Welcome to the February installment of the Clean Cities Technical Response Service (TRS) Question of the Month.
Question of the Month: What are Renewable Identification Numbers (RINs), and how are they generated, transferred, and traded?
Answer: The U.S. Environmental Protection Agency (EPA) uses the RIN as a unit for tracking compliance under the Renewable Fuels Standard (RFS2) program. RFS2 requires obligated parties (refiners, blenders, and importers) to ensure that the conventional fuel (gasoline or diesel) sold or introduced into commerce contains a certain percentage of renewable fuels. As such, each obligated party has a renewable volume obligation (RVO) based on the amount of conventional fuels it handles on an annual basis.
RINs are 38-character numeric codes generated for all renewable fuel produced in or imported to the United States by the producer or importer, according to a formula set by EPA. The RIN code provides information about the year that the fuel was produced or imported, the producing or importing entity, and the type of renewable fuel.
RINs can be generated as gallon-RINs or batch-RINs (multiple gallon-RINs combined under one numeric code). The number of gallon-RINs generated may not be equal to the number of gallons of fuel. Instead, gallon-RINs are assigned based on equivalence values determined according to the volumetric energy content of the fuel in comparison with corn ethanol and adjusted for the renewable content. One gallon of corn ethanol is equal to 1 gallon-RIN while one gallon of biodiesel, for example, is actually equal to 1.5 gallon-RINs.
RINs “travel” with the renewable fuel as it is transferred from one entity to another. When renewable fuel changes hands, it is accompanied by the associated paper RIN credit and the transfer is recorded using product transfer documents (PTDs), which serve as the basis for the recordkeeping and reporting requirements under the RFS2 program.
If a batch of renewable fuel is split into smaller volumes and transferred, the RIN number will change accordingly. Tracking these 38-digit codes and the associated fuel producers, importers, blenders, marketers, refiners, and exporters is a complex process. Therefore, EPA developed and introduced a new EPA Moderated Transaction System (EMTS) in 2010. All regulated parties were required to start using the EMTS to track their RIN generation and transferring starting on July 1, 2010.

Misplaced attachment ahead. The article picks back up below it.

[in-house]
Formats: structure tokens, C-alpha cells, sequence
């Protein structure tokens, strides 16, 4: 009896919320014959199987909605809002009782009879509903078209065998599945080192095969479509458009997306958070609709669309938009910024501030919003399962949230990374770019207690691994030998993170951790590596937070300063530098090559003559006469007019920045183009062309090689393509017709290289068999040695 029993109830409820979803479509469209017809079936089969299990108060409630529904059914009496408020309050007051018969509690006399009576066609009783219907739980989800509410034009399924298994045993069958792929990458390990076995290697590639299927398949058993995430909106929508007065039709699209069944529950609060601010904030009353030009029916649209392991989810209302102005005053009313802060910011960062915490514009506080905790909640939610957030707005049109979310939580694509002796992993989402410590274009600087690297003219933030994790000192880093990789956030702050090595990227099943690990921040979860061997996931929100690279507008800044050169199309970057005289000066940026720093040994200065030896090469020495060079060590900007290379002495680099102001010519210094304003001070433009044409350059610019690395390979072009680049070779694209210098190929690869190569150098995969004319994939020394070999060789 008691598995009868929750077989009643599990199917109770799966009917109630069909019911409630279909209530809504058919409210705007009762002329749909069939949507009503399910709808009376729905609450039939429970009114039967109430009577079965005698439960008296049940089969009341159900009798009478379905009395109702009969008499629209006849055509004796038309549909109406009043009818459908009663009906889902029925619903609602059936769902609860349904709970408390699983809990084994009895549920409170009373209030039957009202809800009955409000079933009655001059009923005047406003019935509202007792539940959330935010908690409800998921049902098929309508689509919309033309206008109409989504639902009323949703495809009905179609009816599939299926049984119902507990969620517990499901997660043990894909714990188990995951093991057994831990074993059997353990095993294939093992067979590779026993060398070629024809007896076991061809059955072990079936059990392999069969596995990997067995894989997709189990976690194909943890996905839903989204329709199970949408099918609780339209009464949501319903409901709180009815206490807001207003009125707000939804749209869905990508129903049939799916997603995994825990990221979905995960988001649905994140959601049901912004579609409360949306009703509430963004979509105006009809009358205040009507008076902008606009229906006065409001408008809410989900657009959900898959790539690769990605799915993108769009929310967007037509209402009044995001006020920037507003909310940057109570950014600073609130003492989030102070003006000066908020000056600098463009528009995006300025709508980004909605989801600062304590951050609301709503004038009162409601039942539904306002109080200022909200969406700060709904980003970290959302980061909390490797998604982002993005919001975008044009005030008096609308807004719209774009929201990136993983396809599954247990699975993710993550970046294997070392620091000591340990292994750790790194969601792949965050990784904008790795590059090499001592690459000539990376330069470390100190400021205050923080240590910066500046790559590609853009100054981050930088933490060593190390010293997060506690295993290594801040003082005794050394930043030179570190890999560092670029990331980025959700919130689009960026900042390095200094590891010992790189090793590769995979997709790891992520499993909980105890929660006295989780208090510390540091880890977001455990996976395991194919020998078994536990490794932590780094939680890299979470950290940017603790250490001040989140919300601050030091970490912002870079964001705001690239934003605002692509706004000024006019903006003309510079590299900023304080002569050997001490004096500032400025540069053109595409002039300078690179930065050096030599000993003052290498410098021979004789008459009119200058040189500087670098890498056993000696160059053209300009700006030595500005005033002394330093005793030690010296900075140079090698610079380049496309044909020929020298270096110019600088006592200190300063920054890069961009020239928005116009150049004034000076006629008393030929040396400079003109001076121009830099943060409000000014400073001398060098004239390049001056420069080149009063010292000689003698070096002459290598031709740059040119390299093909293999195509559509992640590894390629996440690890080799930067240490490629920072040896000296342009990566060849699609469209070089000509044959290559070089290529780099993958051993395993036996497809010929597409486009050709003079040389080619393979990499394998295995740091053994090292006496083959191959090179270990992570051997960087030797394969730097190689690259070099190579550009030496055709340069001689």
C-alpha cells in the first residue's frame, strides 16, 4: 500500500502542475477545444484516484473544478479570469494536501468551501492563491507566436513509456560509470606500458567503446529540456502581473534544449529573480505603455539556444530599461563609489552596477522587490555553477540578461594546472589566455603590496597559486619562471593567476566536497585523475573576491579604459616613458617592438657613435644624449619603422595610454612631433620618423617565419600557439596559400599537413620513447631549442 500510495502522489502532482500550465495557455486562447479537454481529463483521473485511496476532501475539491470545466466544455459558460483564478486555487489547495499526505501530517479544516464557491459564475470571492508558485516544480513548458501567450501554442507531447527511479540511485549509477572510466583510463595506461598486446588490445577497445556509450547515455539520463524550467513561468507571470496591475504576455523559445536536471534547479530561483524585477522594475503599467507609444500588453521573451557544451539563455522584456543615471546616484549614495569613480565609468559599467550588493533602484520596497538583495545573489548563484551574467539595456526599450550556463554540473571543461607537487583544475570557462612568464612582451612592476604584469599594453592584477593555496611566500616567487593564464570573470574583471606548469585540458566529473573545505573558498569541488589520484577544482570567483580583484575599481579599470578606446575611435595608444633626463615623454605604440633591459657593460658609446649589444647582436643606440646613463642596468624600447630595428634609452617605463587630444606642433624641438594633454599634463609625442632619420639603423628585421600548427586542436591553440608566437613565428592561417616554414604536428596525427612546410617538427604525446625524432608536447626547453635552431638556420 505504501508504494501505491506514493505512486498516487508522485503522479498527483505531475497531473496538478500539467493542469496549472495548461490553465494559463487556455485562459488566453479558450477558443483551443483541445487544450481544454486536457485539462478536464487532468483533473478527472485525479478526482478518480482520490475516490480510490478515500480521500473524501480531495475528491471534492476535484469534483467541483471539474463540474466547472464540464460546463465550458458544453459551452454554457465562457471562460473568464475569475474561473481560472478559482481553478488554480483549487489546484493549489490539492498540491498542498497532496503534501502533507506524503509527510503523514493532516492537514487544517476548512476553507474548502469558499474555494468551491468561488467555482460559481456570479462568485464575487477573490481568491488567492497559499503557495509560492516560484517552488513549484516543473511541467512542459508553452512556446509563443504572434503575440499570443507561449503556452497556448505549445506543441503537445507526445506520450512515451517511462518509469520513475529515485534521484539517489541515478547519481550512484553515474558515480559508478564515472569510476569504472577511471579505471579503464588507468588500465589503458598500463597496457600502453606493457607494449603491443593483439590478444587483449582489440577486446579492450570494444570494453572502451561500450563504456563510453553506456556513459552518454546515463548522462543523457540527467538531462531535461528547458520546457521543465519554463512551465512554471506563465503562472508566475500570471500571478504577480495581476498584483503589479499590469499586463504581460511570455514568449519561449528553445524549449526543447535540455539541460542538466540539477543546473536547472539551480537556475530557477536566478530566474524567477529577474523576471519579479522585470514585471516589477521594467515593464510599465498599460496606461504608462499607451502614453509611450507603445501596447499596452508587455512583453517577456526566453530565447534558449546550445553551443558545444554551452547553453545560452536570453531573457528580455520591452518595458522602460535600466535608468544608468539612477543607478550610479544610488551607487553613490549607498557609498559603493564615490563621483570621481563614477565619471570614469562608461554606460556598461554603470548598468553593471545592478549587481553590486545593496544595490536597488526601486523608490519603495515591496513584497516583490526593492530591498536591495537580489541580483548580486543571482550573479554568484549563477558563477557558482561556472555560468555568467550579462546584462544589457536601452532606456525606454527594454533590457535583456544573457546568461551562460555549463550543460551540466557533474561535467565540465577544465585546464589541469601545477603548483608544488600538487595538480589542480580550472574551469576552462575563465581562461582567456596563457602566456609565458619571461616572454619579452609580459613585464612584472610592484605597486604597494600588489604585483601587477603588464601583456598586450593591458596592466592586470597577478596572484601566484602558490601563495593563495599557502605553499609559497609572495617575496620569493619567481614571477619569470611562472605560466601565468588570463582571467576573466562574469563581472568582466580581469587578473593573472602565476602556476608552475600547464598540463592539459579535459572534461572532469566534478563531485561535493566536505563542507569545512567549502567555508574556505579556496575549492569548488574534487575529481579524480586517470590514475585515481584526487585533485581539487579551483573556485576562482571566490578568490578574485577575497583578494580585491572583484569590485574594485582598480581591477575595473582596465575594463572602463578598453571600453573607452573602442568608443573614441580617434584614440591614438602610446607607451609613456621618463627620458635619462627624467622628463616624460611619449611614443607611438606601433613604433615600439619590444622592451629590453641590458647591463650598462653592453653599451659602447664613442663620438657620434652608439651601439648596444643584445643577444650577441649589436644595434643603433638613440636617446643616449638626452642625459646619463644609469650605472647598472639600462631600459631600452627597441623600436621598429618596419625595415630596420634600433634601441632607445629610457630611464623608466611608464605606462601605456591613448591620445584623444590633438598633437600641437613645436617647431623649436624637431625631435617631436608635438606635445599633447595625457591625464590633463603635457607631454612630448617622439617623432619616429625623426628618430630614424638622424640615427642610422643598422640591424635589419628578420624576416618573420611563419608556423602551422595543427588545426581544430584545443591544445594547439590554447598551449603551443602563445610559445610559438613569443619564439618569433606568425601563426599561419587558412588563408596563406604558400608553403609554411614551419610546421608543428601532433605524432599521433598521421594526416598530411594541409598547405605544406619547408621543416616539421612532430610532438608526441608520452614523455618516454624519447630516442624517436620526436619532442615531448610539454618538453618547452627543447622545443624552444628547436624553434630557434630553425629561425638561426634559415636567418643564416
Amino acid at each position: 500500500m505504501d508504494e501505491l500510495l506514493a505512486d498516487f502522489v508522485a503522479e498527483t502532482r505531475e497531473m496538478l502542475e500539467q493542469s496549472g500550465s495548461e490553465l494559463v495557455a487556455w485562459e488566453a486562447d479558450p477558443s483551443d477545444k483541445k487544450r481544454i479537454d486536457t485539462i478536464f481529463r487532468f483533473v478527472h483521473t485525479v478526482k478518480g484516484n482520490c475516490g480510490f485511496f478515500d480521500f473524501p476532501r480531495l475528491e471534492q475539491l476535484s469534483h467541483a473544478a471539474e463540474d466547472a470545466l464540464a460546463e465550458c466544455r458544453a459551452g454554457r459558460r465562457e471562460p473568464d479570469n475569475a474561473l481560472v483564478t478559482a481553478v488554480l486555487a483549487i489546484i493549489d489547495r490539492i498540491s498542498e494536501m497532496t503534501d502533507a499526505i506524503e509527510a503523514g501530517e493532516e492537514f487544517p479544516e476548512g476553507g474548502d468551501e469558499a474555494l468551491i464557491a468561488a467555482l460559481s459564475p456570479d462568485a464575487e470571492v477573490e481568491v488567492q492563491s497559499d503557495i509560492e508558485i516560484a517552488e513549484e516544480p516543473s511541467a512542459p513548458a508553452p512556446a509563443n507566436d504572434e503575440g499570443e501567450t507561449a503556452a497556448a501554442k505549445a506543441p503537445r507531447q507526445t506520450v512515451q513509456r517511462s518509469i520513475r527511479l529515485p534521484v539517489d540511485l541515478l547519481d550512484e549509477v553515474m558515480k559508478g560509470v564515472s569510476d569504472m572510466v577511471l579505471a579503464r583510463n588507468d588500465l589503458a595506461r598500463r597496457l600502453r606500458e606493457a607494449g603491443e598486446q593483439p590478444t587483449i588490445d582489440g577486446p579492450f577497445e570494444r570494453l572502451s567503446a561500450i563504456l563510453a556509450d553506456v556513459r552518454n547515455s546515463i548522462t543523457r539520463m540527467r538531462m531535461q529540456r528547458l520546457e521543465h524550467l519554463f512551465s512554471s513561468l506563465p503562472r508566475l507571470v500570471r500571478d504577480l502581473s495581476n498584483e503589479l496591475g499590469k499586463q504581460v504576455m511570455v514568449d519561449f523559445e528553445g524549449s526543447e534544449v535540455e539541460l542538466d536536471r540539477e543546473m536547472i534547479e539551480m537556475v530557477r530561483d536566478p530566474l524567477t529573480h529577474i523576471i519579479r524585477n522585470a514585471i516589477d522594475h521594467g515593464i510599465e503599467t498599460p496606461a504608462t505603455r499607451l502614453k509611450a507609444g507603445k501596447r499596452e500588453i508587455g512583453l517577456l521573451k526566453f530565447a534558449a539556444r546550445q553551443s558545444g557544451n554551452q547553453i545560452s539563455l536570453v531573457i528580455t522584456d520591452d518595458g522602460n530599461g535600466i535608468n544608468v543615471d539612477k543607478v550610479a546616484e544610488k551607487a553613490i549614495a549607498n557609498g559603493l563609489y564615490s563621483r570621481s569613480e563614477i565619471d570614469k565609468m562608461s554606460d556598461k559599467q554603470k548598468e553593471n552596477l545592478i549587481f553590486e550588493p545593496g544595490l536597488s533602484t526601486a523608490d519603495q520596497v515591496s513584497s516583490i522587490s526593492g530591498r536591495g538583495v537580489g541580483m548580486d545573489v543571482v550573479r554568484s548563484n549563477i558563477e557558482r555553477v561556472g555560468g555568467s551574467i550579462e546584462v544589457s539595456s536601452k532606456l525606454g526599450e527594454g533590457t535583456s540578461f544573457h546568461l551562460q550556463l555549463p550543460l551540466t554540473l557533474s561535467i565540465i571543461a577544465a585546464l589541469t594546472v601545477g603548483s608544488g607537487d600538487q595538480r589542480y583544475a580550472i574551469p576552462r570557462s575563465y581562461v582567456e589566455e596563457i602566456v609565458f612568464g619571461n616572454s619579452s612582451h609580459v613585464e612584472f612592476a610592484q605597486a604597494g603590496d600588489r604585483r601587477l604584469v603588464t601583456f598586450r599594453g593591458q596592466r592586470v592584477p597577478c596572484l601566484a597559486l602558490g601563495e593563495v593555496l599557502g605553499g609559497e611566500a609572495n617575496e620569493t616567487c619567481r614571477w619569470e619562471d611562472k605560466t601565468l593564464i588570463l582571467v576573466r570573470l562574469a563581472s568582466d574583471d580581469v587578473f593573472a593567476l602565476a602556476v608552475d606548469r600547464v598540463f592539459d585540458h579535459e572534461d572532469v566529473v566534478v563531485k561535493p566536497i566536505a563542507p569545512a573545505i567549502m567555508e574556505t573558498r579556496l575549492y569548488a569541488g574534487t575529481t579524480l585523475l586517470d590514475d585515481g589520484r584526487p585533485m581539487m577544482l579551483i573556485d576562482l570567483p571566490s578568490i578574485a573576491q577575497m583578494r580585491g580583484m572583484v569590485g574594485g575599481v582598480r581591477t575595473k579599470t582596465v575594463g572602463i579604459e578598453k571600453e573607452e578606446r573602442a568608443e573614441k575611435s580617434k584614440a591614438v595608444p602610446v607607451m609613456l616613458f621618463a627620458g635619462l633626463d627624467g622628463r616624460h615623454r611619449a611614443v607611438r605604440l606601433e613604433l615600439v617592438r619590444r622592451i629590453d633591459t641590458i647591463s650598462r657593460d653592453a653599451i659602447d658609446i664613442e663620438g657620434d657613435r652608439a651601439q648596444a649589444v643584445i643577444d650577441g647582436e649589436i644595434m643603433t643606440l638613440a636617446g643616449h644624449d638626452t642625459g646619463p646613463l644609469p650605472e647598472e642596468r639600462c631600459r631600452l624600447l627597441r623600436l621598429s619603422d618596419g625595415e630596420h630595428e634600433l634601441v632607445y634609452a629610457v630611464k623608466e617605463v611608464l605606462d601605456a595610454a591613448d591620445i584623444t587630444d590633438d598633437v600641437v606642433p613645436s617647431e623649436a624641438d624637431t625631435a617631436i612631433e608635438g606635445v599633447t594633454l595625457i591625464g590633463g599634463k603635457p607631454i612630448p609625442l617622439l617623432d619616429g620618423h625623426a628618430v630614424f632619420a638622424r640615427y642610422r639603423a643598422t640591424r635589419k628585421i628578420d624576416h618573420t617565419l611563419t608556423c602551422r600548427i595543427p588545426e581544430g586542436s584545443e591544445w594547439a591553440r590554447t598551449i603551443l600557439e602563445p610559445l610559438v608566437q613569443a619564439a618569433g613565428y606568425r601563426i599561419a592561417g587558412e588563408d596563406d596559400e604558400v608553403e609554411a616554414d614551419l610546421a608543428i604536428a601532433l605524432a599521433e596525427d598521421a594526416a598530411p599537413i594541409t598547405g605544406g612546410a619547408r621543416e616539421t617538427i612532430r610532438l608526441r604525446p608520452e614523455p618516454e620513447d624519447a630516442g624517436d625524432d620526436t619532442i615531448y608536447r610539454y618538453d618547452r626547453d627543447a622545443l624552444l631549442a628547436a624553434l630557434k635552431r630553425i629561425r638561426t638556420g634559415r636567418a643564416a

There are several actions that separate the RIN from the fuel, including when the renewable fuel enters the retail market. Once a RIN is separated, it can be traded.
At the end of each year, each obligated party must demonstrate that it has sufficient RINs to cover its RVO for that year. RINs can be used within the calendar year in which they were generated or the following calendar year (plus two months), with some restrictions. If an obligated party has access to RINs, it can sell those RINs on the open market. Conversely, if an obligated party cannot or does not wish to blend renewable fuels into conventional fuel and, therefore, does not have enough RINs to meet its RVO, it can purchase RINs from other entities. The price of RINs is set by the market and is largely based on supply, demand, commodity prices, and speculation.
The summary above provides an overview of RINs, but there are many more details and complexities associated RFS2 compliance and RIN generation, transfer, and trading. For more information about RFS2 and RINs, please visit the EPA’s RFS (http://www.epa.gov/otaq/fuels/renewablefuels/index.htm) and RFS1 & RFS2 Compliance Help (http://www.epa.gov/otaq/fuels/renewablefuels/compliancehelp/index.htm) websites. Specific questions can also be sent to the EPA Fuels Programs Support Line at EPAFuelsPrograms@epa.gov or 202-343-9755.